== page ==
The results were converted to percentages to accurately reflect the differences between each tyre. The wet tests formed 50 per cent of the result, dry 40 and the rest the final 10. Within each section we put the emphasis on handling, braking and fuel economy. Price played a small role.


1. Bridgestone Turanza T005 - 100%

  • Price: £146.53
  • Wet handling: 99.4% 2nd     
  • Wet braking: 89.1% 5th     
  • Straight aquaplaning: 98.7%  2nd    
  • Curved aquaplaning: 92.4%  3rd     
  • Dry handling: 100% 1st     
  • Dry braking: 100% 1st
  • Rolling resistance: 100% 1st     
  • Cabin noise: 98.9% 5th 

While rival manufacturers create a suite of ranges for different cars, the Turanza T005 is Bridgestone’s mass-market tyre that covers small cars on 14-inch rims right up high-end vehicles on 21-inch wheels. 

It’s had a chequered past in our tests since its arrival in 2018, with it faring better in the less sporting sizes, but it seems to have found a sweet spot on an SUV. Yet again we have seen it nail fuel economy, winning by a clear margin over the next best in a key area for the heavyweight cars. 

While others may have felt sharper on the handling tracks, there’s no doubting the Turanza T005 is effective, after winning in the dry and coming a close second in the wet. There’s a little more movement in the wet than some, but reassuringly it is the front you need to wait to hook up when the limit is reached. 

It was the same result in the dry, where it recorded a good lap time, but not the most rewarding response. It feels soft and needs a fair bit of lock compared with sharper Continental and Hankook rivals. Still, it certainly works and was good enough to take a narrow win from the German producer. Not so good was its wet-braking performance, where it needed an extra three metres to bring the Q3 to a stop. says: This model is well liked by customers, with an overall rating of 4.5/5 from more than 4,000 reviews. Buyers regularly praise low noise levels and the performance in wet and dry conditions.

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2. Hankook Ventus S1 evo3 SUV - 99.3%

  • Price: £140.03
  • Wet handling: 100% 1st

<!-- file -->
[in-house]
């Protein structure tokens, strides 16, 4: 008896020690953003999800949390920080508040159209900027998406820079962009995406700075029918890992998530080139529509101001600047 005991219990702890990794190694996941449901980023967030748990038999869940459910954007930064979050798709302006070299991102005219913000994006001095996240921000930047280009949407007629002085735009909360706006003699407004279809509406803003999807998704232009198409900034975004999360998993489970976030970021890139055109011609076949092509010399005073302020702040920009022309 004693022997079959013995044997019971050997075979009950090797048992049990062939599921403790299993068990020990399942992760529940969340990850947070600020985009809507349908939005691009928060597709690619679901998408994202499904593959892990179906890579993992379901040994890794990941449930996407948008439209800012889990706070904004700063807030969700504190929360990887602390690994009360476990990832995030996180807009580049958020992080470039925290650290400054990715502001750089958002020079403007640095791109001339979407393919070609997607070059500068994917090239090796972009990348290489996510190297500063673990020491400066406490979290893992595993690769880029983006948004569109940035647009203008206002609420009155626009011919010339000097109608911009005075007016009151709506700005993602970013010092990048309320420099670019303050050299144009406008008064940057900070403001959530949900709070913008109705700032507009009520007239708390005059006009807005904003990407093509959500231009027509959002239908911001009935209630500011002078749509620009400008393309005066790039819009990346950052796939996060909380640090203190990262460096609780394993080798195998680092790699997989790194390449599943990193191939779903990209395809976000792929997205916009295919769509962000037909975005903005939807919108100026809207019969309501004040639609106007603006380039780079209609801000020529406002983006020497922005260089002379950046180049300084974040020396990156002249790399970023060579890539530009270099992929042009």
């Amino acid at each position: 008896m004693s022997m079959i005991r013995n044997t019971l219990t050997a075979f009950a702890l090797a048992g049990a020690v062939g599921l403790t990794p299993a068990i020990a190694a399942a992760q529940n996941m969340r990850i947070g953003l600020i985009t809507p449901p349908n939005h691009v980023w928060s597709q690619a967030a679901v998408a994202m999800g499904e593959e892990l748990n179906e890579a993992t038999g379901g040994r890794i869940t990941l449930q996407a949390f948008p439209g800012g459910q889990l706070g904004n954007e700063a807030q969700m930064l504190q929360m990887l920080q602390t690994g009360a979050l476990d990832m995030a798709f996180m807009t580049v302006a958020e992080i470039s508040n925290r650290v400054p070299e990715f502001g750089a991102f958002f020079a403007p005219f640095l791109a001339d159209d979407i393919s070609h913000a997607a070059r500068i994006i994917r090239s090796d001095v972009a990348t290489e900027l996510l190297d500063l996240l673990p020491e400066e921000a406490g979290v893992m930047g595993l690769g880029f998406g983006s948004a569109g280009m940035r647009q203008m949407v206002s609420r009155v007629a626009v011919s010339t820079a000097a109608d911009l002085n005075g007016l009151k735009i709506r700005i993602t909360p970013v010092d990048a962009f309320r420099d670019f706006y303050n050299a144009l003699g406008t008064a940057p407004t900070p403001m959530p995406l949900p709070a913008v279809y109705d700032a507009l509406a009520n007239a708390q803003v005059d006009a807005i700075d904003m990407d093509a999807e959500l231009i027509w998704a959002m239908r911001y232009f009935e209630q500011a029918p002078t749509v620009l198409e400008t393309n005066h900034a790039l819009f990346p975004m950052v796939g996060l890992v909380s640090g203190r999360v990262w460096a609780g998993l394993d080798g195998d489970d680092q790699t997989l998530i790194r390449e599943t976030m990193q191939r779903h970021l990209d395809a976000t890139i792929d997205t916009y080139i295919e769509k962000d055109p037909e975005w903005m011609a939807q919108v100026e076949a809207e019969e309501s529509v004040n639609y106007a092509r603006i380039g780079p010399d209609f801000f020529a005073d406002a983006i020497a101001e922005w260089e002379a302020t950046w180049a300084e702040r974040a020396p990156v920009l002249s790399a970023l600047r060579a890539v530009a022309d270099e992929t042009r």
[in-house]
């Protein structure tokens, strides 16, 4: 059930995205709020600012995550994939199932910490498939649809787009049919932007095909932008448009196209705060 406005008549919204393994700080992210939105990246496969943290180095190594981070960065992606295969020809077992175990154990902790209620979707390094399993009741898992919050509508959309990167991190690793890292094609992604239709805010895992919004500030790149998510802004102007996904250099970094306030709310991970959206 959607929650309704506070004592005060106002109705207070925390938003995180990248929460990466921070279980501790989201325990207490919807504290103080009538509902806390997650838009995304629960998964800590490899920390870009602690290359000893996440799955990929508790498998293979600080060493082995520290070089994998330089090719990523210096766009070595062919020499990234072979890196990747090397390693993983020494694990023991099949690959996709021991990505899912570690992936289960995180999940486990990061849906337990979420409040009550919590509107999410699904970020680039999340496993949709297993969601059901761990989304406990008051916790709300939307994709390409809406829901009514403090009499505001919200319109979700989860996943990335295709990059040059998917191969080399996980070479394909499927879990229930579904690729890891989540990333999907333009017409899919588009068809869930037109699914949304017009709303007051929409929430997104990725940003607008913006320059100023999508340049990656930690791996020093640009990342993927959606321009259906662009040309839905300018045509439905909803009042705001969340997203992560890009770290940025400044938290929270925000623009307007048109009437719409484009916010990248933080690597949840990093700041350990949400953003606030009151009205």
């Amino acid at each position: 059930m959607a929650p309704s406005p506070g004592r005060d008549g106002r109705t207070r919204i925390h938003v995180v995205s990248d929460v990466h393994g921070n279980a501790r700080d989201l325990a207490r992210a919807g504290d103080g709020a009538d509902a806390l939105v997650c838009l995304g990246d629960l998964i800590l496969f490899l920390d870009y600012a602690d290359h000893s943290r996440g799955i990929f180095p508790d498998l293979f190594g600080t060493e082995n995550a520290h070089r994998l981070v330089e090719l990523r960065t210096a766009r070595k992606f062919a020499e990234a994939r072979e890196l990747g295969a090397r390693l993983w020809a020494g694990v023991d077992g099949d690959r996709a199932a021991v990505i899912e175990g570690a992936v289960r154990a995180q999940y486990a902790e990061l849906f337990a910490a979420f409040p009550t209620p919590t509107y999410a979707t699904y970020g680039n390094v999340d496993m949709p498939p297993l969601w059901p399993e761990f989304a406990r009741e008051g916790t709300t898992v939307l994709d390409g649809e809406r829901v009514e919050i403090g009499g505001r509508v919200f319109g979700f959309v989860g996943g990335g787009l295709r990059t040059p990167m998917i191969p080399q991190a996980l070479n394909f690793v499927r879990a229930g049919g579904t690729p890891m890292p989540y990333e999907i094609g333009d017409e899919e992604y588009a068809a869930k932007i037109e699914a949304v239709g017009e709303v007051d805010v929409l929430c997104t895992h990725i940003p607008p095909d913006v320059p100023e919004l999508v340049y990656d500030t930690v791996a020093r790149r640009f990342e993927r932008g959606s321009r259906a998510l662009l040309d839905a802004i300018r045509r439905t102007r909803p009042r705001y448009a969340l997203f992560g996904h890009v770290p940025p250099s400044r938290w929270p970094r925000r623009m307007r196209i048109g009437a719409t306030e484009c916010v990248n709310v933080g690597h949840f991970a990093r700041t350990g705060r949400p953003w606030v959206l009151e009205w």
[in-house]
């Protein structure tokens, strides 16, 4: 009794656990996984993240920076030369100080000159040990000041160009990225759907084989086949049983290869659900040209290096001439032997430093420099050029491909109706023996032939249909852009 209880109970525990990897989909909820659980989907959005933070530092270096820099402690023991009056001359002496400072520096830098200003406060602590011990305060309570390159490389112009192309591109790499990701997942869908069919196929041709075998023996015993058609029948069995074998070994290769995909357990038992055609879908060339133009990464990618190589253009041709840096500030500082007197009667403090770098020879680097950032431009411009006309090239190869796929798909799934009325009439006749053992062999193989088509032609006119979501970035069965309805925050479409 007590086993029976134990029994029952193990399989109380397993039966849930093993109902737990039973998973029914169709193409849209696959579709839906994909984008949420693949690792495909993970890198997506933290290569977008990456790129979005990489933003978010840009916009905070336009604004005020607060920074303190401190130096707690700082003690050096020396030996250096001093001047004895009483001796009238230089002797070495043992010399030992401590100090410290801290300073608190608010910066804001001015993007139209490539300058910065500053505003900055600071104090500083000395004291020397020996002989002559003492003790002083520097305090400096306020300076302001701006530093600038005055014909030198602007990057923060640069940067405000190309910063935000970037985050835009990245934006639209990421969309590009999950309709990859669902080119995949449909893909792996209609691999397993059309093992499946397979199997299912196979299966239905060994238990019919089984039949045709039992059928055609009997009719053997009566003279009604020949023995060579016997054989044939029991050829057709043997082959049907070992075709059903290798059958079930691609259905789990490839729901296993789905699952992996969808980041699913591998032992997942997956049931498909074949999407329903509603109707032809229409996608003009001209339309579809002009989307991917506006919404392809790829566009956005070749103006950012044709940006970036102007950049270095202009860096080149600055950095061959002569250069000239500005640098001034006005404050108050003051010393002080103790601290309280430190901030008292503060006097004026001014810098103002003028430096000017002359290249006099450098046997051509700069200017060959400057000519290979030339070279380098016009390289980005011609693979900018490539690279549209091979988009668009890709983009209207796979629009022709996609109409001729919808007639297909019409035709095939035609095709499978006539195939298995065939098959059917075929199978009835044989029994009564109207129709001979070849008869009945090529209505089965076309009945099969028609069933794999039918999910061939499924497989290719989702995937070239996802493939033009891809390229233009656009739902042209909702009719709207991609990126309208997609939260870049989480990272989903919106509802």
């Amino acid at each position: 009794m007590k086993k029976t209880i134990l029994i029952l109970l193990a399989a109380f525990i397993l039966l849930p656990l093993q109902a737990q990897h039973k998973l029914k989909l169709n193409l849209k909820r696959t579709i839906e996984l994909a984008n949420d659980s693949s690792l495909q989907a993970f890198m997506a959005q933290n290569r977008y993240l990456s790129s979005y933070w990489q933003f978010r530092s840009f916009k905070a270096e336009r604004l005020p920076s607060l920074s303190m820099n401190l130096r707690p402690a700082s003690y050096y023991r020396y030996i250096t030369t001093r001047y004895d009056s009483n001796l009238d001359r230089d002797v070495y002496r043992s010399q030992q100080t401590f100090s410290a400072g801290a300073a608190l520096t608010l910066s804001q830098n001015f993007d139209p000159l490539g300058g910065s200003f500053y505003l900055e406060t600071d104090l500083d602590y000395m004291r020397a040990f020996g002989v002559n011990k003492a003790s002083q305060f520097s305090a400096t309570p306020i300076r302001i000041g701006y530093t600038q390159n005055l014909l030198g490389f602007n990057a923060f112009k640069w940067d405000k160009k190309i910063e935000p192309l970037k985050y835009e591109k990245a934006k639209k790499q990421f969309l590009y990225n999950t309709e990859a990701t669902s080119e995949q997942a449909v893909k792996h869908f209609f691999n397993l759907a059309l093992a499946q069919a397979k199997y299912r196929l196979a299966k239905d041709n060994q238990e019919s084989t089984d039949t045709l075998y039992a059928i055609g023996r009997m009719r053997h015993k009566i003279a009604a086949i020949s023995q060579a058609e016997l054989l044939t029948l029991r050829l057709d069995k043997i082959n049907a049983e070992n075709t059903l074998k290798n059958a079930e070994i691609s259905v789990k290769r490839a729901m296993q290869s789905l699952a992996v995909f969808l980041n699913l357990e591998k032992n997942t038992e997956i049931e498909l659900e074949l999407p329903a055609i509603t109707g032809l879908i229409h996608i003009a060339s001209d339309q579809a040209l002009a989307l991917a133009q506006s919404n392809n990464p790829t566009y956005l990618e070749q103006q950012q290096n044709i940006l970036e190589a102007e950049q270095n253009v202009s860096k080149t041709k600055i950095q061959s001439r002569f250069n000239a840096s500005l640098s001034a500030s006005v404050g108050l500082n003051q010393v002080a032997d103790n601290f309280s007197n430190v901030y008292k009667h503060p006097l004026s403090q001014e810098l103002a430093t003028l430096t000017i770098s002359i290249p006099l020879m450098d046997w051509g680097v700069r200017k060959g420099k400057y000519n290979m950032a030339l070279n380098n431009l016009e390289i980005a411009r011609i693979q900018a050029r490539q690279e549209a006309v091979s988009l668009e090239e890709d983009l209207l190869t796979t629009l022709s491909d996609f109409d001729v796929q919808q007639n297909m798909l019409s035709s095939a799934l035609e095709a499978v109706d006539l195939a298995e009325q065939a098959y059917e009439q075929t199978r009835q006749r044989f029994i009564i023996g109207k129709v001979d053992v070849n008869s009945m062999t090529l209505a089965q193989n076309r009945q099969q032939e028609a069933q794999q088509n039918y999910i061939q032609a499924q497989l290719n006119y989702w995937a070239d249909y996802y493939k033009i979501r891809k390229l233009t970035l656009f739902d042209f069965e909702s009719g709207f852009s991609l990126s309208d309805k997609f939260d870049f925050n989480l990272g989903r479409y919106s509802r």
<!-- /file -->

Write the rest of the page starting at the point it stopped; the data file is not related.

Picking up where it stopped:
• Wet braking: 100% 1st     
  • Straight aquaplaning: 94.6% 3rd    
  • Curved aquaplaning: 84.4% 4th     
  • Dry handling: 99.6% 4th     
  • Dry braking: 92.2% 4th
  • Rolling resistance: 84.1% 6th     
  • Cabin noise: 97.9% 7th 

Hankook very nearly did the double with this SUV version of the 2021 test-winning Ventus S1 evo3. With two section victories and decent results in aquaplaning, the S1 evo3 SUV was the tyre to have in the wet. It had a two-per- cent advantage over our eventual winner across our wet-road evaluations. 

It also felt sharp around the sinuous wet track with a strong front that let us push on corner entry and still maintain the line. The good turn-in was combined with decent traction on exit, with the tyres among the best at finding grip under power while cornering. 

When it comes to dry handling, the Continental had the more lively feel and was a few tenths quicker, but the Hankook still felt good compared to most rivals. It needed less lock at the limit to stay online and worked well in the fast direction change. Dry braking wasn’t so good, where it needed almost two metres more to stop than the winning Bridgestone. 

Where Hankook’s push for a third test win in two years started to unravel was at the pumps, with the 2018 Ventus S1 starting to show its age. It was a long way off the frugal Bridgestone and would use around three per cent more fuel. Last place for cabin noise meant Hankook had to settle for the runner-up spot. says: This new tyre is proving to be a popular choice early on, with reviews commending its grip, excellent road handling and overall performance.

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3. Continental PremiumContact 6 - 98.3%

  • Price: £133.21
  • Wet handling: 98.6% 4th     
  • Wet braking: 100% 1st      
  • Straight aquaplaning: 93.7% 5th    
  • Curved aquaplaning: 75.3% 5th     
  • Dry handling: 99.8% 3rd     
  • Dry braking: 99.7%2nd    
  • Rolling resistance: 90.7% 4th     
  • Cabin noise: 99.2% 4th

A former Auto Express overall winner, the PremiumContact 6 has struggled in recent tests, with little sign of its previous form or even troubling the podium. But the Continental has bounced back here, although it remains a fair way off the pacesetters ahead.